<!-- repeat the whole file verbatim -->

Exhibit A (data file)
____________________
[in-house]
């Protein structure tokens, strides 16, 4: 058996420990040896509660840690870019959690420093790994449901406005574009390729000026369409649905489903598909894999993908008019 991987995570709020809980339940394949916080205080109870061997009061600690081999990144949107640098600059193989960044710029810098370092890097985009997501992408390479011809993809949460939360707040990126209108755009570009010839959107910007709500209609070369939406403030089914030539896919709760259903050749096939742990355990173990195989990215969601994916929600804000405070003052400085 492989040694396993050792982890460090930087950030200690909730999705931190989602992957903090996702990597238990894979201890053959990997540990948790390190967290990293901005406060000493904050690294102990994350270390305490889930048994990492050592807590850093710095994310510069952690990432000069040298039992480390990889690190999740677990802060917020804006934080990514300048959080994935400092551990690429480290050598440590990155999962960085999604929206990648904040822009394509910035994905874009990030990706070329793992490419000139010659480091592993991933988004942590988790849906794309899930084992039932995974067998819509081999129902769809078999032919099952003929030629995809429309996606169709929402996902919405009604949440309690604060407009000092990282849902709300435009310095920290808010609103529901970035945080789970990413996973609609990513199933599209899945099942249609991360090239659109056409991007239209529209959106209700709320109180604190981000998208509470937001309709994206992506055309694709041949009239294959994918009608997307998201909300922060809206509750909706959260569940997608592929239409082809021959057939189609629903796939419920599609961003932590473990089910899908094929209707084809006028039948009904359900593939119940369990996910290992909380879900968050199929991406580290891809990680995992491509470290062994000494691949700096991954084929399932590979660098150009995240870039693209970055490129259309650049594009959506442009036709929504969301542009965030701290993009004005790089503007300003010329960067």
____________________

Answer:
[in-house]
């Protein structure tokens, strides 16, 4: 058996420990040896509660840690870019959690420093790994449901406005574009390729000026369409649905489903598909894999993908008019 991987995570709020809980339940394949916080205080109870061997009061600690081999990144949107640098600059193989960044710029810098370092890097985009997501992408390479011809993809949460939360707040990126209108755009570009010839959107910007709500209609070369939406403030089914030539896919709760259903050749096939742990355990173990195989990215969601994916929600804000405070003052400085 492989040694396993050792982890460090930087950030200690909730999705931190989602992957903090996702990597238990894979201890053959990997540990948790390190967290990293901005406060000493904050690294102990994350270390305490889930048994990492050592807590850093710095994310510069952690990432000069040298039992480390990889690190999740677990802060917020804006934080990514300048959080994935400092551990690429480290050598440590990155999962960085999604929206990648904040822009394509910035994905874009990030990706070329793992490419000139010659480091592993991933988004942590988790849906794309899930084992039932995974067998819509081999129902769809078999032919099952003929030629995809429309996606169709929402996902919405009604949440309690604060407009000092990282849902709300435009310095920290808010609103529901970035945080789970990413996973609609990513199933599209899945099942249609991360090239659109056409991007239209529209959106209700709320109180604190981000998208509470937001309709994206992506055309694709041949009239294959994918009608997307998201909300922060809206509750909706959260569940997608592929239409082809021959057939189609629903796939419920599609961003932590473990089910899908094929209707084809006028039948009904359900593939119940369990996910290992909380879900968050199929991406580290891809990680995992491509470290062994000494691949700096991954084929399932590979660098150009995240870039693209970055490129259309650049594009959506442009036709929504969301542009965030701290993009004005790089503007300003010329960067």